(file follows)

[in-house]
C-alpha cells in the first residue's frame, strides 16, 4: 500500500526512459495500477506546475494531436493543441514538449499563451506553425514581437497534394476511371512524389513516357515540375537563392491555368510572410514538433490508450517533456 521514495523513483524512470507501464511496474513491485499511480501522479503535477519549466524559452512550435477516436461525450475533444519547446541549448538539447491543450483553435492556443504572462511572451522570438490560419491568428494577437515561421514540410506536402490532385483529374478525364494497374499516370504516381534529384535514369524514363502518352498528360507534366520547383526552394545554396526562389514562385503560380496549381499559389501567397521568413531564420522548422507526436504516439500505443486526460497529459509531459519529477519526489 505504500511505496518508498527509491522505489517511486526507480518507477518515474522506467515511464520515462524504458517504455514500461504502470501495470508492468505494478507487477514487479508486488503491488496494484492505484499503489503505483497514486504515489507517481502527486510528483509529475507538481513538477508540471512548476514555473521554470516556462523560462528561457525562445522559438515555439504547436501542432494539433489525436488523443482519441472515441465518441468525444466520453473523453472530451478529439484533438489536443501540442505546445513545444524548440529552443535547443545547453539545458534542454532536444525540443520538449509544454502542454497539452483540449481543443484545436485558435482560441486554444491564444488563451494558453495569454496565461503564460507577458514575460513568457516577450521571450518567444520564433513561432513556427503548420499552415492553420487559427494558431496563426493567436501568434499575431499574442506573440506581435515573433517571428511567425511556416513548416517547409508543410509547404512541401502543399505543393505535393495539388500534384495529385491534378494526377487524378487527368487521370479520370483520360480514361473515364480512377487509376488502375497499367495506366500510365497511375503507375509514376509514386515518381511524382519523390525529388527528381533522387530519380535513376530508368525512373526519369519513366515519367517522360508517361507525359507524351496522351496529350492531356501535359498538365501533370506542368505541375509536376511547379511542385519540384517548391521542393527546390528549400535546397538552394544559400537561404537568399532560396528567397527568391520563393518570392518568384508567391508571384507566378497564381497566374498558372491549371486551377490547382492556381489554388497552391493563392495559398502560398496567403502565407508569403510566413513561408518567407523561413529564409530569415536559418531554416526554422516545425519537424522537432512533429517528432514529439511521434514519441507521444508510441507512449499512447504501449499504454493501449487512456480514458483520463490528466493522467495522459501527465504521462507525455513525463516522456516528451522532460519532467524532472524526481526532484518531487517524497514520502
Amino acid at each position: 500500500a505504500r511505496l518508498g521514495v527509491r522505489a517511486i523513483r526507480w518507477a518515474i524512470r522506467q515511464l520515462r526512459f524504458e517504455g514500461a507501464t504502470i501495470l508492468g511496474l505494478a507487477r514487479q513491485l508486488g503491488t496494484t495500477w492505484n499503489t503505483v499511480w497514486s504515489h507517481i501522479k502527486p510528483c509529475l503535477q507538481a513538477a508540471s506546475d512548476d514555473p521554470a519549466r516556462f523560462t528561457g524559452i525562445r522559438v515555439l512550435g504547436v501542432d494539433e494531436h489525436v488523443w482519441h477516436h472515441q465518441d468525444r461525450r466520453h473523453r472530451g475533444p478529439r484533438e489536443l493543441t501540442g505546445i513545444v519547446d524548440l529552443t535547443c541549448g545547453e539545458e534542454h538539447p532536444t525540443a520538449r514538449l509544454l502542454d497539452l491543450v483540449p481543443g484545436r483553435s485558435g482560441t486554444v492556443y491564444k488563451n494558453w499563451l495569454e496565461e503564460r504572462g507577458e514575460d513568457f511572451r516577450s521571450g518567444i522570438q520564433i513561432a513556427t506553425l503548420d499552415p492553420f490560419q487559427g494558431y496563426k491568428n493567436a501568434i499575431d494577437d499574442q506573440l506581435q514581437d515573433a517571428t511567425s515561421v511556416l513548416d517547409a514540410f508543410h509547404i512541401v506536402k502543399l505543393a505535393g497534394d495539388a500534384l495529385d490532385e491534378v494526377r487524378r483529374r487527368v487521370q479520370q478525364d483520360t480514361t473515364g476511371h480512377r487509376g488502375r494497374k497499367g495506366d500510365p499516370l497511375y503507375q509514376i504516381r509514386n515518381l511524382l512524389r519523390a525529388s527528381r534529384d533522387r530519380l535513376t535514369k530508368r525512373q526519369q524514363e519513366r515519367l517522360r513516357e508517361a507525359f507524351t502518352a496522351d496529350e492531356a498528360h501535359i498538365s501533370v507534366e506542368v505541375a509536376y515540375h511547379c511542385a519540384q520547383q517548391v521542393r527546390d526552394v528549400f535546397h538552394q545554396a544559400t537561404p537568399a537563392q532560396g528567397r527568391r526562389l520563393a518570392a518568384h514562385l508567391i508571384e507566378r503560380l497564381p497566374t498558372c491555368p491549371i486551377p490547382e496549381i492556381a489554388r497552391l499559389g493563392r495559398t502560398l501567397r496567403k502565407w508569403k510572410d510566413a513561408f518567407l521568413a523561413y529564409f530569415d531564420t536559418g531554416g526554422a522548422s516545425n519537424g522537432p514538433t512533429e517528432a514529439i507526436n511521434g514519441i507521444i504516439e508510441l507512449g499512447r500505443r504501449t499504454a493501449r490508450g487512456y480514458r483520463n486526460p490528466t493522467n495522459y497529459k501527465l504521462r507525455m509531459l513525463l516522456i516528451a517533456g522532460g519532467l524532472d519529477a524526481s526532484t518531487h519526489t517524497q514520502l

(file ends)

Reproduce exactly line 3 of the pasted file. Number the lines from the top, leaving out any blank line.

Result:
Amino acid at each position: 500500500a505504500r511505496l518508498g521514495v527509491r522505489a517511486i523513483r526507480w518507477a518515474i524512470r522506467q515511464l520515462r526512459f524504458e517504455g514500461a507501464t504502470i501495470l508492468g511496474l505494478a507487477r514487479q513491485l508486488g503491488t496494484t495500477w492505484n499503489t503505483v499511480w497514486s504515489h507517481i501522479k502527486p510528483c509529475l503535477q507538481a513538477a508540471s506546475d512548476d514555473p521554470a519549466r516556462f523560462t528561457g524559452i525562445r522559438v515555439l512550435g504547436v501542432d494539433e494531436h489525436v488523443w482519441h477516436h472515441q465518441d468525444r461525450r466520453h473523453r472530451g475533444p478529439r484533438e489536443l493543441t501540442g505546445i513545444v519547446d524548440l529552443t535547443c541549448g545547453e539545458e534542454h538539447p532536444t525540443a520538449r514538449l509544454l502542454d497539452l491543450v483540449p481543443g484545436r483553435s485558435g482560441t486554444v492556443y491564444k488563451n494558453w499563451l495569454e496565461e503564460r504572462g507577458e514575460d513568457f511572451r516577450s521571450g518567444i522570438q520564433i513561432a513556427t506553425l503548420d499552415p492553420f490560419q487559427g494558431y496563426k491568428n493567436a501568434i499575431d494577437d499574442q506573440l506581435q514581437d515573433a517571428t511567425s515561421v511556416l513548416d517547409a514540410f508543410h509547404i512541401v506536402k502543399l505543393a505535393g497534394d495539388a500534384l495529385d490532385e491534378v494526377r487524378r483529374r487527368v487521370q479520370q478525364d483520360t480514361t473515364g476511371h480512377r487509376g488502375r494497374k497499367g495506366d500510365p499516370l497511375y503507375q509514376i504516381r509514386n515518381l511524382l512524389r519523390a525529388s527528381r534529384d533522387r530519380l535513376t535514369k530508368r525512373q526519369q524514363e519513366r515519367l517522360r513516357e508517361a507525359f507524351t502518352a496522351d496529350e492531356a498528360h501535359i498538365s501533370v507534366e506542368v505541375a509536376y515540375h511547379c511542385a519540384q520547383q517548391v521542393r527546390d526552394v528549400f535546397h538552394q545554396a544559400t537561404p537568399a537563392q532560396g528567397r527568391r526562389l520563393a518570392a518568384h514562385l508567391i508571384e507566378r503560380l497564381p497566374t498558372c491555368p491549371i486551377p490547382e496549381i492556381a489554388r497552391l499559389g493563392r495559398t502560398l501567397r496567403k502565407w508569403k510572410d510566413a513561408f518567407l521568413a523561413y529564409f530569415d531564420t536559418g531554416g526554422a522548422s516545425n519537424g522537432p514538433t512533429e517528432a514529439i507526436n511521434g514519441i507521444i504516439e508510441l507512449g499512447r500505443r504501449t499504454a493501449r490508450g487512456y480514458r483520463n486526460p490528466t493522467n495522459y497529459k501527465l504521462r507525455m509531459l513525463l516522456i516528451a517533456g522532460g519532467l524532472d519529477a524526481s526532484t518531487h519526489t517524497q514520502l